‘Extremists may take advantage of situation in the region’

Mizanur Rahman Khan | Update:

President of Bangladesh Institute of Peace and Strategic Studies (BIPSS) ANM Muniruzzaman

President of Bangladesh Institute of Peace and Strategic Studies (BIPSS) ANM Muniruzzaman, in an interview with Prothom Alo, spoke about India’s Citizenship Amendment Act, the state of security in the region and other geopolitical issues.

Prothom Alo: Will the case with the International Court of Justice accelerate Rohingya repatriation or retard it?

ANM Muniruzzaman: I do not think this will be of any significant help to Rohingya repatriation. But we will have to wait and see whether it will pose as an obstruction. Myanmar may decide to wait until the case is settled. An interim order may be of use in this regard. The UN and other agencies who cannot visit the Rakhine state now, may find access easier. But that may also lessen international pressure on Myanmar.

Prothom Alo: The US placed sanctions on four military generals of Myanmar. Do you think other countries may similarly change their stance?
ANM Muniruzzaman: There is no significant change visible. Canada and the Netherlands have openly taken a stance against genocide, but they had already taken this stance earlier. So this is nothing new on their part. The US had imposed sanctions before too. They simply made it a bit stricter now. This is a positive sign. But the chief of Myanmar’s armed forces was in China at the same time and China gave a lot of important to the visit and praised him. I do not see any change in the mindset of Myanmar’s allies. In fact, India for the first time has given a submarine to Myanmar. India is also closely involved in providing training to Myanmar’s armed forces. Russia is keeping up its cooperation too.

Prothom Alo: How do you view India’s Citizenship Amendment Act? Has it affected relations with Bangladesh?
ANM Muniruzzaman: I am more concerned that the citizenship of 2 million people in Assam has been snatched away. I am also seeing efforts to drive their citizens into Bangladesh. And the impact of India’s Citizenship Amendment Act will affect the entire region. So no one should take this lightly.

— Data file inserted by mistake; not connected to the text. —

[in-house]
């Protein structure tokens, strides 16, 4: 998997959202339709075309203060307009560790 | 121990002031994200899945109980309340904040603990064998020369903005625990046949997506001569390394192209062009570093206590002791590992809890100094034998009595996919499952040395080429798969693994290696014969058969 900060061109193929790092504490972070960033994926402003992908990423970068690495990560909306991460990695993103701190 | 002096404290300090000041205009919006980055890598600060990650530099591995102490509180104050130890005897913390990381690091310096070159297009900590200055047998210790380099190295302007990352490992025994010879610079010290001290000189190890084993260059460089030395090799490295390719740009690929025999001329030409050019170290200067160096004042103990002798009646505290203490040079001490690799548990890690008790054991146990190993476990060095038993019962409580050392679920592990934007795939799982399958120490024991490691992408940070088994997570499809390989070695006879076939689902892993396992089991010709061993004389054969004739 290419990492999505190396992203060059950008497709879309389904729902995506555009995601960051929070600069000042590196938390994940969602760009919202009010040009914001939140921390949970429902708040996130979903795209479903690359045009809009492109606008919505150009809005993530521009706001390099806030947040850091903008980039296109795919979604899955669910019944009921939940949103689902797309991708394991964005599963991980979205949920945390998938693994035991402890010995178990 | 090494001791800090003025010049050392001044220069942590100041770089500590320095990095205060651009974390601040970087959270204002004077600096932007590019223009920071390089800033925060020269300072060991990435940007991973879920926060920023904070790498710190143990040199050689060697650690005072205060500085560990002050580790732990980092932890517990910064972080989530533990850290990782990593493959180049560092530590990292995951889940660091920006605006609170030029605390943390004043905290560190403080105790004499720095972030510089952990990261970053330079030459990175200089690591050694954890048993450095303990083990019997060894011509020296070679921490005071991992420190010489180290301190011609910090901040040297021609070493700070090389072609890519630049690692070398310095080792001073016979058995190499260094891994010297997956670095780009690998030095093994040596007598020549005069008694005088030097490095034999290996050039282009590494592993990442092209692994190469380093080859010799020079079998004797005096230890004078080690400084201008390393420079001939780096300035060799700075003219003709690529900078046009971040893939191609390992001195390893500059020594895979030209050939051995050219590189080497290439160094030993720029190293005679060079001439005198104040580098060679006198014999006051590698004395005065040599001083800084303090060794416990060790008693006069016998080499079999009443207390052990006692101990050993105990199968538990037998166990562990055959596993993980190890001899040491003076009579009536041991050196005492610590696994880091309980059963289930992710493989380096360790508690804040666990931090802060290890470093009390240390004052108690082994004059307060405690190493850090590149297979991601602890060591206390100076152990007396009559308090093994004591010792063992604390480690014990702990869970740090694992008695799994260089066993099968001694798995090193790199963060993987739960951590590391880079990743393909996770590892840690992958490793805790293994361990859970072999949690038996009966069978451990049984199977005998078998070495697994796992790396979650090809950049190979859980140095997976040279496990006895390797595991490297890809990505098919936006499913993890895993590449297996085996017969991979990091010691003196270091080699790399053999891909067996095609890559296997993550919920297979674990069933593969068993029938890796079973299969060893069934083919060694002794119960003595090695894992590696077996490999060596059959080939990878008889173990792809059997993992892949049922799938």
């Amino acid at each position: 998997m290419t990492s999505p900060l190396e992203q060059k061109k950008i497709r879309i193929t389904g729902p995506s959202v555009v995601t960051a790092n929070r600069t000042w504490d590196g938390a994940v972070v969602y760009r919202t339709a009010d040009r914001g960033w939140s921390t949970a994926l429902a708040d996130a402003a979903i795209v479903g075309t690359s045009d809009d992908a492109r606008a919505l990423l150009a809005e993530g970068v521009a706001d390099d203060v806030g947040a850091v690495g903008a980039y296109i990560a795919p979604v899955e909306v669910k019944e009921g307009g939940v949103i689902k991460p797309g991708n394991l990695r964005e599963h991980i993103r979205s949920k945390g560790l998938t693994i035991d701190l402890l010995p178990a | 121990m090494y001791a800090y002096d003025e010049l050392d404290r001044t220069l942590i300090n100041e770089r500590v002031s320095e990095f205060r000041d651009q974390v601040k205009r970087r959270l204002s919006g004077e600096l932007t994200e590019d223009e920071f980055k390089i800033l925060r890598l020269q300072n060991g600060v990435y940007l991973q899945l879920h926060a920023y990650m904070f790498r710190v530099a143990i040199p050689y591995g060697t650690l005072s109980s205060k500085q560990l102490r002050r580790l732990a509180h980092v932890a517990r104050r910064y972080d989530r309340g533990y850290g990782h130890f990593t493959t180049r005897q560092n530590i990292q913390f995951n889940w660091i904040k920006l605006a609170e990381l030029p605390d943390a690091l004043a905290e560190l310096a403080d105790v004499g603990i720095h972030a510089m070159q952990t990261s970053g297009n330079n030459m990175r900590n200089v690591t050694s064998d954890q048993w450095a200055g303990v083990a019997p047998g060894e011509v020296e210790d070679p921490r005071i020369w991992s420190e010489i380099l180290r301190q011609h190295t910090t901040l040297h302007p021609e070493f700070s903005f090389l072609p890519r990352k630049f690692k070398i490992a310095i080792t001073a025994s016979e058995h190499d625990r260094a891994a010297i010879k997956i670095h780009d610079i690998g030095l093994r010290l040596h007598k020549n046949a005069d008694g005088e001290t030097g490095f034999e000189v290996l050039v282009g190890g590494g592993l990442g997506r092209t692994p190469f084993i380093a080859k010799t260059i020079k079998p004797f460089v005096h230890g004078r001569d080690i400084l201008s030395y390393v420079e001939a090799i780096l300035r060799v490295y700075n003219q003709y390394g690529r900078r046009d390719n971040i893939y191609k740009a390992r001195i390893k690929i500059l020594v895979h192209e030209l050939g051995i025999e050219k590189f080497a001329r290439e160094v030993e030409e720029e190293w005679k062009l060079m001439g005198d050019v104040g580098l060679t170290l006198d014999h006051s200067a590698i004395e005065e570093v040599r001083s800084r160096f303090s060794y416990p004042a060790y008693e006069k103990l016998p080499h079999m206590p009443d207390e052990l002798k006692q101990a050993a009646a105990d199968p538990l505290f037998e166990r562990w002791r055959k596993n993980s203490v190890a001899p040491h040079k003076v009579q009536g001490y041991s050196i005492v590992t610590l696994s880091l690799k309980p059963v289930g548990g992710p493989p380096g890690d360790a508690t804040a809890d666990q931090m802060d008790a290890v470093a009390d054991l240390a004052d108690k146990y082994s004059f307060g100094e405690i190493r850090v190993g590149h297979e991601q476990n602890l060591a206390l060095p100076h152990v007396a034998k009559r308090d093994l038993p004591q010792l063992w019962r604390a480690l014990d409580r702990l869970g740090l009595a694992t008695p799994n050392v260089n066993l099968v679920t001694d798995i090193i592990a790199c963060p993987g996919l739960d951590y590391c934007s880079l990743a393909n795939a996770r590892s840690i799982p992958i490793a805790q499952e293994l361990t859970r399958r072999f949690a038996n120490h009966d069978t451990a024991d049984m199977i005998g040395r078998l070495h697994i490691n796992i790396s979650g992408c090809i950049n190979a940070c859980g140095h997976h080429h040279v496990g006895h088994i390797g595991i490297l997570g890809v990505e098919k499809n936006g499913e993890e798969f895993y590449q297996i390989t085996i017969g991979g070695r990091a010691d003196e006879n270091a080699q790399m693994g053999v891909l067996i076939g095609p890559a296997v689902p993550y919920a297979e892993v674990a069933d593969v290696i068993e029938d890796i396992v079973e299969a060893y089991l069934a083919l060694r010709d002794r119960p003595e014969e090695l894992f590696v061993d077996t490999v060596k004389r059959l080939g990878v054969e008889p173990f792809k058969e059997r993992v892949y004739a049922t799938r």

Prothom Alo: Do you see any link between the quick succession of events – the NRC, withdrawal of Kashmir’s special status, the Citizenship Amendment Act, the Babri Masjid verdict, etc?
ANM Muniruzzaman: All this is happening because BJP has come to power with a huge mandate. They are now fulfilling their election mandate. However, it is not just the neighbours, but many states within India that are expressing concern.

Prothom Alo: How do you see the future of Bangladesh-India relations?
ANM Muniruzzaman: They have friendly relations though tensions crop up from time to time. There is a degree of unease now on certain issues, but I see this as temporary, nothing permanent.

Prothom Alo: Myanmar took its decisions based on a certain religion and now India has done almost the same. What are the similarities and dissimilarities between the two and possible repercussions in the region?
ANM Muniruzzaman: Both countries are our neighbours. Certain situations have arisen there based on religion and they have changed their state policies accordingly. This will certainly have a negative impact on us. Extremist groups in Bangladesh can take advantage of this, use this to instigate trouble. We must be alert. We must ensure that our communal harmony is not disrupted by these events.

Prothom Alo: Should such a situation be viewed from a counter-terrorism angle or politically?
ANM Muniruzzaman: I would emphasis the political angle. We must proceed along the path of our values of national identity, that is our religious and social values.

Prothom Alo: Prime minister Sheikh Hasina has said that the Rohingya crisis is linked to regional stability. Now if relations with India deteriorate due to circumstances, what will Bangladesh do?
ANM Muniruzzaman: There seems to be no solution in the offing. Friendly countries must be approached about the Rohingya issue, they must understand that this is not Bangladesh’s problem alone. This may become an issue of regional security and the signs are already there.
Firstly, the relations between the Rohingyas here and the local populace have deteriorated drastically. Secondly, many Rohingyas have been fund to be involved in bringing yaba into the country. Thirdly, small arms have been infiltrating the country and Rohingyas may be involved. This will add a new dimension to security concerns. Fourthly, local and international trafficking rings have already involved Rohingyas in human trafficking and have been successful in doing so. This is alarming. If we fall into the US category of human trafficking, we will face all sorts of sanctions.

Prothom Alo: Will that mean trade sanctions too?
ANM Muniruzzaman: There can be all sorts of sanctions and that is why the Rohingya refugee presence is creating a security threat. It is putting pressure on stability. Also, extremist groups will try to recruit people from among these Rohingya refugees. They will spread their extremist ideology among them.